Bringing Minnesota and Texas Together

As you may recall, the marriage of Tony and Courtney united the two states on either end of I-35. To commemorate that, Courtney made a pillow that symbolizes that union. If you ever visit our house, you will betray your allegiances.

Gov. Mark Dayton Vetoed Kids

A powerful Op Ed in the Strib reiterates what I’ve been writing here about the governor’s veto of the Shared Parenting Bill: He was swayed by a small group of wealthy, powerful lawyers — lawyers who have a lot to gain by the standing law that forces judges to pick winners and losers. It’s really unconscionable what Dayton did.

In vetoing the bill that would have increased the minimum presumption of shared parenting following a divorce from 25 percent of the time to 35 percent (unless the court found a reason to restrict access), Gov. Mark Dayton may have been swayed by misinformation.

It’s extremely unfortunate that such an important bill, thoroughly researched and carefully analyzed for so many years, and so strongly supported by the majority of citizens in this state, could be obliterated by the stroke of a pen. The heavy lobbying and inside relationships of special-interest attorneys won out over the cries of children and the persistence of the parents. Citizens seeking justice through the courts have been told by judges to talk to the Legislature to change the law. The people did speak through their legislators, and the bipartisan bill passed 132-61.

There is mass public outcry for family court reform. Legislators often say they have persistently and consistently heard more complaints about family court than just about any other issue.

The current presumption of 25 percent parenting time reflects a glorified every-other-weekend and holiday schedule, with an extended summer vacation.

Current law requires a judge to pick one winner parent and one loser parent. This creates conflict.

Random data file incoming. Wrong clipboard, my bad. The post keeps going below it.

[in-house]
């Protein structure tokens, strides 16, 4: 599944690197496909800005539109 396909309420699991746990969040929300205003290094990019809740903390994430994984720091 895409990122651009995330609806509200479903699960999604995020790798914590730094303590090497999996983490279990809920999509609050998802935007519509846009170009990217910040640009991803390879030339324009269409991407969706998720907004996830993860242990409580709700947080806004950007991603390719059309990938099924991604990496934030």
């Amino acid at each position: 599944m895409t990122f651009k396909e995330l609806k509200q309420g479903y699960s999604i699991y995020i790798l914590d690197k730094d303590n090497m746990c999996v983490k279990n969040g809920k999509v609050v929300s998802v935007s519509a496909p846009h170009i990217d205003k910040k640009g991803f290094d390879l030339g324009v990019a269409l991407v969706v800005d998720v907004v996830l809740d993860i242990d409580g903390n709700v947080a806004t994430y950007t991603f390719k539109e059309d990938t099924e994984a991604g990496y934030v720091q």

Read the rest: Kids in the balance |

It’s Not Easy Being a Pro-Gay Black Church

Rev. Oliver White's congregation may not survive his decision to support gay ordination. (Jerry Holt/StarTribune)

As Rose French reports in the StarTribune, the only black congregation that is officially “open and affirming” now hovers on the brink of closure:

The Rev. Oliver White knew not everyone at his St. Paul church was going to agree with his support for gay marriage.

But he never imagined that nearly two-thirds of his congregation would leave.

And now, Grace Community United Church of Christ, the only UCC church in Minnesota with a predominantly black congregation, is in desperate straits. The church has until June 30 to raise $200,000 to pay off a loan, otherwise it likely will be forced to close, White says.

Read the rest, including where contributions are coming from: St. Paul UCC church at brink of closing over gay-marriage stand |

Garden Update

I’ll admit, a couple neighbors gave me odd looks. Not because I tore up a bunch of my lawn and planted a big vegetable garden, but because when they asked where I learned how to do it, I responded, “My blog readers.” Thanks to everyone who gave me advice. I’ve tried to follow it.

Here’s what we did:

If you look closely, you can see the old garden on the left, dwarfed by a 7-year-old.

No, I didn't rent a power sod cutter. That explains the size of my right quadricep.

Built the raised beds with the heaviest lumber that Home Depot carries.

More pics below the fold:

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